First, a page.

Denison Miller

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Denison Miller
Nationality Australian

Sir Denison Samuel King Miller KCMG , (8 March 1860 – 6 June 1923) was the first governor of the Commonwealth Bank of Australia.

Early life

Miller was born at Fairy Meadow, near Wollongong, New South Wales, the son of Samuel King Miller, head teacher of the Deniliquin public school and his wife Sarah Isabella, née Jones.[1] He completed his education there.


At 16 years of age, Miller entered the service of the Bank of New South Wales at Deniliquin (1876), and six years later was transferred at his own request to the head office at Sydney. Showing great attention to his work Miller became an accountant in 1896, and four years later, assistant to the general manager. In 1909 he was appointed metropolitan inspector.

In 1911 the federal Labour party decided to bring in a bill to establish a national bank. Miller was summoned to Melbourne (then federal capital) to see the prime minister, Andrew Fisher. The bill was discussed and Miller was asked to become the first governor on a salary of £4000 a year; significantly more than the salary of the prime minister.[1] The appointment was somewhat surprising, Miller relatively unknown, but inquiries must have been made which satisfied Fisher that Miller was a man with the knowledge, courage and caution, required for the office. His appointment was dated 1 June 1912, and in July the bank's business was started in a small room in Collins Street, Melbourne, the staff consisting of Miller, and a messenger lent by the department of the treasury. The sole capital was £10,000 advanced by the government. The first step was the establishment of a savings bank department, which was followed by the opening of the general banking department on 20 January 1913. On the opening day over £2,000,000 was received in deposits, the greater part being Commonwealth government accounts.

Miller began his work as governor with great soundness and caution. It was essential that the public should have complete faith in the new venture, and he was careful to avoid competition with the established banks which might be considered unfair. In the first year progress was comparatively slow though steady, but the bank soon began to expand, and when World War I came in August 1914 it was in a position to do its most important work. In the uncertain early days of the war it made advances to the government, and it took complete charge of the issue of war loans in Australia. Before the war had ended £190,000,000 had been subscribed. The government took control of the primary products of Australia, and the control of the issuing of new capital by public companies. In the transactions which consequently arose Miller's advice and the resources of the bank were always at the service of the various governments, and were sources of great strength to them. By the end of the war the bank was firmly established, with its head office at Sydney, about 40 branches, and 2758 agencies and receiving offices in Australia, the islands, and London.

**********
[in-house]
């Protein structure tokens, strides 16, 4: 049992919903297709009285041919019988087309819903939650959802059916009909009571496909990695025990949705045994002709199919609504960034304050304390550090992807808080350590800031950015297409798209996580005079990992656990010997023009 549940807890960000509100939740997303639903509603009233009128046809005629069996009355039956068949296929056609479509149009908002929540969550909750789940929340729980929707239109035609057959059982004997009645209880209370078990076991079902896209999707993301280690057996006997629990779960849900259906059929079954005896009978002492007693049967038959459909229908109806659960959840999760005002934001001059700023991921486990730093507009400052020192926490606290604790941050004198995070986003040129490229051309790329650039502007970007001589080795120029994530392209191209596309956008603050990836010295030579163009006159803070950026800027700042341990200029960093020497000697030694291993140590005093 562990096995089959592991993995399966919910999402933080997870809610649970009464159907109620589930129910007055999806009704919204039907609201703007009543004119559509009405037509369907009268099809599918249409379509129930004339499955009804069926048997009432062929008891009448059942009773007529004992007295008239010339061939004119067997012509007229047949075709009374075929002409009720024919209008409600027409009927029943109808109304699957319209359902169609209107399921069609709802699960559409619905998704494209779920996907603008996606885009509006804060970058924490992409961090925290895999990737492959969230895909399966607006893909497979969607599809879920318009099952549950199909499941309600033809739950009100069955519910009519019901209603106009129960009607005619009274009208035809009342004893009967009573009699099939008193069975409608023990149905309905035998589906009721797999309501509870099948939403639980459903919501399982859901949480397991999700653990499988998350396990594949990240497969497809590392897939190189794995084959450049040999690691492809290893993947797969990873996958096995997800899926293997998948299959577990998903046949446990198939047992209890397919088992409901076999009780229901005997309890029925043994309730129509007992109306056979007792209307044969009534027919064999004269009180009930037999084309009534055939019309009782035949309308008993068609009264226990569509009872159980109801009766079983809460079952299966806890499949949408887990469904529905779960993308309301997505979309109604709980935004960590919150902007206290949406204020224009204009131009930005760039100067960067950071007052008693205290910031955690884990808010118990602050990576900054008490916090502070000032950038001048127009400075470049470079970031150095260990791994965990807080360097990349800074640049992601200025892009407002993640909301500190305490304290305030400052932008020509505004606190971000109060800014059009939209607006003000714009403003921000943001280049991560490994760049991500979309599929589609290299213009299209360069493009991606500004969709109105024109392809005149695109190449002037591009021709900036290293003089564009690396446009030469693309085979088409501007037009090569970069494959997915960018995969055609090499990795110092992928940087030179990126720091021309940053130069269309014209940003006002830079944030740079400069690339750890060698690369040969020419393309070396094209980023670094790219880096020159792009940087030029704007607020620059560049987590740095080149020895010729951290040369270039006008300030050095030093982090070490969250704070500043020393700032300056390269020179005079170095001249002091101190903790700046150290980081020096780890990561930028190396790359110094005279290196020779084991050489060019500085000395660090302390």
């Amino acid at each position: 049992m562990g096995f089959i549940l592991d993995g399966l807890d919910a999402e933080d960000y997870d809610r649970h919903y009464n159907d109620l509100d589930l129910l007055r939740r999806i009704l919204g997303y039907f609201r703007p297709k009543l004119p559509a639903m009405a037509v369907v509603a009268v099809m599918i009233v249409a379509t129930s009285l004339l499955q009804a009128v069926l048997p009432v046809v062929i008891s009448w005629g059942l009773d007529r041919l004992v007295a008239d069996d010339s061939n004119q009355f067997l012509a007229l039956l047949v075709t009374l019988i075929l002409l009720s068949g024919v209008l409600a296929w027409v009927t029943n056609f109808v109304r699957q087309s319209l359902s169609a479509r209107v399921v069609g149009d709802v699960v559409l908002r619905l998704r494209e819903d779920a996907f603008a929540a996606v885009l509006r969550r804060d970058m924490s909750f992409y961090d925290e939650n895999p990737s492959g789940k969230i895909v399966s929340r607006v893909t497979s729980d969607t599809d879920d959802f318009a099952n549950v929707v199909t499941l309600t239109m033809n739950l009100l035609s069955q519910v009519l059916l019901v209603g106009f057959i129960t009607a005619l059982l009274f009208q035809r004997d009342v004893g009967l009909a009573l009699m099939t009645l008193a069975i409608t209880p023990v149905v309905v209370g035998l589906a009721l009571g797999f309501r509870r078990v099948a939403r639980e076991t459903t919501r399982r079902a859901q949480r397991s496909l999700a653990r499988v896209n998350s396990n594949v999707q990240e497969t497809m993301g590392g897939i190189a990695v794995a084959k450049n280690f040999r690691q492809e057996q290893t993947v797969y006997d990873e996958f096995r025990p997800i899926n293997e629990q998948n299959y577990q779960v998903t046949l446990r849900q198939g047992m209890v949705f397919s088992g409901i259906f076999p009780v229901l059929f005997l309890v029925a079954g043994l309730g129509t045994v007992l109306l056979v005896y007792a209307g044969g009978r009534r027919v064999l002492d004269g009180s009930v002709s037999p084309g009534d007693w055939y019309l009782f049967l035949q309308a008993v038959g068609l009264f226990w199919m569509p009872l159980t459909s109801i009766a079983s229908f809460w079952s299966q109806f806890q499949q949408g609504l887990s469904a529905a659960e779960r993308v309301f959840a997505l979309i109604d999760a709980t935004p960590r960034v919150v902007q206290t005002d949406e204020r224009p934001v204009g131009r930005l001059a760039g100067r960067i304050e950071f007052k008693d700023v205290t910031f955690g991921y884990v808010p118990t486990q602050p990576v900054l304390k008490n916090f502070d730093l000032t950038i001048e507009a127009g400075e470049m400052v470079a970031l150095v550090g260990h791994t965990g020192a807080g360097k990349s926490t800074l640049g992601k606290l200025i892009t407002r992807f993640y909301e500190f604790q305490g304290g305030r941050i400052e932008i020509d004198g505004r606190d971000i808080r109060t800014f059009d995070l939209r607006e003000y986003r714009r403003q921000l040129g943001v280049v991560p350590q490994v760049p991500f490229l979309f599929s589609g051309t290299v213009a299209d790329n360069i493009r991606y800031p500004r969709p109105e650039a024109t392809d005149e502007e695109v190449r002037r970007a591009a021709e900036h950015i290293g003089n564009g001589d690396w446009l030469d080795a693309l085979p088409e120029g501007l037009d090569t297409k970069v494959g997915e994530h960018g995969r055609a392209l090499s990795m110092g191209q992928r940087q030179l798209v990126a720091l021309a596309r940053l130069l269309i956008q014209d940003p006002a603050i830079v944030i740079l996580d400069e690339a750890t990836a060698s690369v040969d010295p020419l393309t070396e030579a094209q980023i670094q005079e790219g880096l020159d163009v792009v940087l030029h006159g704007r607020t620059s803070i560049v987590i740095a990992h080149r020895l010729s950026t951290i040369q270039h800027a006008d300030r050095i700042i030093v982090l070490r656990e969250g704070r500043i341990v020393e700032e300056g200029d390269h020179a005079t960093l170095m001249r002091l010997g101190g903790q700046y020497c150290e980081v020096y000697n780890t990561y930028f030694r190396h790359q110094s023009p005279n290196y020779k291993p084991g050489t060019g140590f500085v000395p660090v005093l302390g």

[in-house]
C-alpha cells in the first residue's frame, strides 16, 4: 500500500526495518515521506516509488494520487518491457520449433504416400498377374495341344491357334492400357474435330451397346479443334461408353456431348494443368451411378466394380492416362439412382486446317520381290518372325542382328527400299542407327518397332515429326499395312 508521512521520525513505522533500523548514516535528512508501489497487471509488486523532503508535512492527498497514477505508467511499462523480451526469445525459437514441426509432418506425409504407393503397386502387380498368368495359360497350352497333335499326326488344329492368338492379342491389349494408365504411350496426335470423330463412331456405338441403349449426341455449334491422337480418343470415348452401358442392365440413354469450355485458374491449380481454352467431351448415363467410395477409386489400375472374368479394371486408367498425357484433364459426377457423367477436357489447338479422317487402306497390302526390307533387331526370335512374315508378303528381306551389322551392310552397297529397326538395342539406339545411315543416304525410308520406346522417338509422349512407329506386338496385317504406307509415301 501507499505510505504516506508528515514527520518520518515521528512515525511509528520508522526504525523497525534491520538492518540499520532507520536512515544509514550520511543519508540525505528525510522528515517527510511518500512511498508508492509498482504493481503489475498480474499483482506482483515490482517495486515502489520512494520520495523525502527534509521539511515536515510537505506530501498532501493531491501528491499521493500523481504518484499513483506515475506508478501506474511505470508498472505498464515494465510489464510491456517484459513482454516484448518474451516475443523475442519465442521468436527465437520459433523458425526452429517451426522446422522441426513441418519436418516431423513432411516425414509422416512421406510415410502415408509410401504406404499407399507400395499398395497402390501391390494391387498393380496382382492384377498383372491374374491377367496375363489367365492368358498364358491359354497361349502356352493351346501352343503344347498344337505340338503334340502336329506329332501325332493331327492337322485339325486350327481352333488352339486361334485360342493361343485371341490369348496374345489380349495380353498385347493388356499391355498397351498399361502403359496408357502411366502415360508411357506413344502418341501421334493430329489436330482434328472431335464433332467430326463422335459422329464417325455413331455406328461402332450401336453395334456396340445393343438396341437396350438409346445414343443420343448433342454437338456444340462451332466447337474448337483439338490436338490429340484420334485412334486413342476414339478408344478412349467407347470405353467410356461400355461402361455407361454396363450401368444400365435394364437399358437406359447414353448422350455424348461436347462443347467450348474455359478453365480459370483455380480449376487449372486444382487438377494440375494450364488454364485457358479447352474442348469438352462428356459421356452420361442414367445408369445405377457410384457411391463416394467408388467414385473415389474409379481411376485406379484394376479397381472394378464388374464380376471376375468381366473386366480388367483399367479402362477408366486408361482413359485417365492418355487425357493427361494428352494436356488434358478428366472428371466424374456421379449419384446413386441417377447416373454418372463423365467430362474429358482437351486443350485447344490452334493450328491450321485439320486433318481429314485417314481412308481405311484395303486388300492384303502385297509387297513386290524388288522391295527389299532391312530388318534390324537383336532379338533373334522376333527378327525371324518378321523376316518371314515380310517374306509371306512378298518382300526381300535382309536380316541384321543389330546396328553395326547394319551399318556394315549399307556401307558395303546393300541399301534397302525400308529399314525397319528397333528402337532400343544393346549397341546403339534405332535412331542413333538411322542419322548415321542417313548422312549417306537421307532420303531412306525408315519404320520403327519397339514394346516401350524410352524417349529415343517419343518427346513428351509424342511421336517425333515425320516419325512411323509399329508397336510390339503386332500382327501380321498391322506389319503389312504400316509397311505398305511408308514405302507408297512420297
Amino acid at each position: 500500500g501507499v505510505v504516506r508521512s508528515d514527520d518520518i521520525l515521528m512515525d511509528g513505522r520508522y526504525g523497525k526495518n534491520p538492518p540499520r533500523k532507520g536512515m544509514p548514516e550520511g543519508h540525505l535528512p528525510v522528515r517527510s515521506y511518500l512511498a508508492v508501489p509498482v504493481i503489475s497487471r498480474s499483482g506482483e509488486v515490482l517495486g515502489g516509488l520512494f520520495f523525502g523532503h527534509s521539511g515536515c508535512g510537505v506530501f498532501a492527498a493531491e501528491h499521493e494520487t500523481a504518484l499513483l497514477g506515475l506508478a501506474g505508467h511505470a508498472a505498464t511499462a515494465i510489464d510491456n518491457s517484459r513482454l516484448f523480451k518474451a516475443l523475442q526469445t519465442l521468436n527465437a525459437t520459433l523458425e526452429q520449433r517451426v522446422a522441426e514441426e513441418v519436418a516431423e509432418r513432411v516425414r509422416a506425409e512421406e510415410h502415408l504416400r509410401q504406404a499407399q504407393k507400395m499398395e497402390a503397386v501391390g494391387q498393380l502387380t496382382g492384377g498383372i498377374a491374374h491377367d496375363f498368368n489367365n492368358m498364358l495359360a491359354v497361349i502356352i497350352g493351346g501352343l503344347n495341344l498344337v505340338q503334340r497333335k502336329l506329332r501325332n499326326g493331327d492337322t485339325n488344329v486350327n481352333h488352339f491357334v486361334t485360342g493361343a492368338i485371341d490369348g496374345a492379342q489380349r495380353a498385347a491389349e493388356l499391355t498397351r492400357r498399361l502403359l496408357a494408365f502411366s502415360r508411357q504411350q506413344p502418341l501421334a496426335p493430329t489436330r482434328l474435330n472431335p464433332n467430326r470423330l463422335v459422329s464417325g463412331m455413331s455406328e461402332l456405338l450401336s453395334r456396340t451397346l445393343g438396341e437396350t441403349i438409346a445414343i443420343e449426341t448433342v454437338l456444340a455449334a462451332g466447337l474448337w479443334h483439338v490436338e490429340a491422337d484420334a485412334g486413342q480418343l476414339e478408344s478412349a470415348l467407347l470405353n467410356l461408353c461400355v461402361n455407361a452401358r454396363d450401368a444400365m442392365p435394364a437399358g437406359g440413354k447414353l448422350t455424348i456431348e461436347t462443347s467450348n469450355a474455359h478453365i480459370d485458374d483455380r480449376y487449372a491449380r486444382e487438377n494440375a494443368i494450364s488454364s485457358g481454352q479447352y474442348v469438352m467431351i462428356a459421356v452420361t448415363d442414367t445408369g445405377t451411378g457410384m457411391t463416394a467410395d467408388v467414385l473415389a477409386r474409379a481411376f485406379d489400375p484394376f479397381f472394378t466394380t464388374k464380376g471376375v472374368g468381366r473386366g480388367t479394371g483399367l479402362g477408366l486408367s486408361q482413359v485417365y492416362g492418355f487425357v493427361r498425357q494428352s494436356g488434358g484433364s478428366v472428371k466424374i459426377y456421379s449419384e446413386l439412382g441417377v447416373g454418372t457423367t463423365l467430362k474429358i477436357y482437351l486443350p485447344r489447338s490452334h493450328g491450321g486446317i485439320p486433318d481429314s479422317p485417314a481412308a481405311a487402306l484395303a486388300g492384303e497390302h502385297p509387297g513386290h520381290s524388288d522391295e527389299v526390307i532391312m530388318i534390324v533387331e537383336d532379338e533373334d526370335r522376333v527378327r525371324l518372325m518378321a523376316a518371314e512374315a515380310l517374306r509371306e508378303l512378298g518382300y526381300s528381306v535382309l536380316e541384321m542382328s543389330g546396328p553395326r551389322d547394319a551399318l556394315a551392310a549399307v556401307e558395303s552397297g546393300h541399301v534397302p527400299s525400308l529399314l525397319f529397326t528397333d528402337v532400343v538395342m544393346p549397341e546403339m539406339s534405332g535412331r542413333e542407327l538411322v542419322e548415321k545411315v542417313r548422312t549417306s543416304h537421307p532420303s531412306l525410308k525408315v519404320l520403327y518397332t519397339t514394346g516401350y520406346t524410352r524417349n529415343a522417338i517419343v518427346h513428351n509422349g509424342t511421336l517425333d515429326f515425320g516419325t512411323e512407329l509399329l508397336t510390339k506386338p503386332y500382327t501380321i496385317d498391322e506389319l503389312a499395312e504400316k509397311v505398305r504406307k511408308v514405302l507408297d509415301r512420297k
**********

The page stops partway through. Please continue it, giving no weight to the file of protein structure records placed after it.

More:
Late life and legacy

1923 one-pound Australian banknote signed by Miller for the Commonwealth Bank.
1923 one-pound Australian banknote signed by Miller for the Commonwealth Bank.

After World War I the bank was able to be of great use in connection with repatriation, and in 1920 it was given control of the Australian note issue. Miller was an indefatigable worker until his unexpected death from heart disease in Sydney on 6 June 1923. He was buried in Waverley Cemetery.[1]

Miller married in 1895 Laura Constance, daughter of Dr J. T. Heeley, who survived him with four sons and two daughters. He was created K.C.M.G. in 1920. A Denison Miller memorial scholarship was founded in his memory at the University of Sydney. He was interested in various charities, and was a founder and for some time honorary treasurer of the New South Wales Institute of Bankers. He advocated a strong immigration policy after the war, and had great confidence in the future of Australia in spite of the war debt. Since his death profits from the note issue have brought large sums to the consolidated revenue every year, and the combined capital and reserves of the bank in 1940 were approaching £10,000,000, all built up out of profits.


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Additional sources listed by the Australian Dictionary of Biography:

C. C. Faulkner, The Commonwealth Bank of Australia (Sydney, 1923); R. Gollan, The Commonwealth Bank of Australia (Canberra, 1968); Parliamentary Debates (Commonwealth), 1924, 106, p 985; Reserve Bank of Australia Archives, Head office, Sydney
Government offices
New title Governor of the Commonwealth Bank of Australia
Succeeded by
James Kell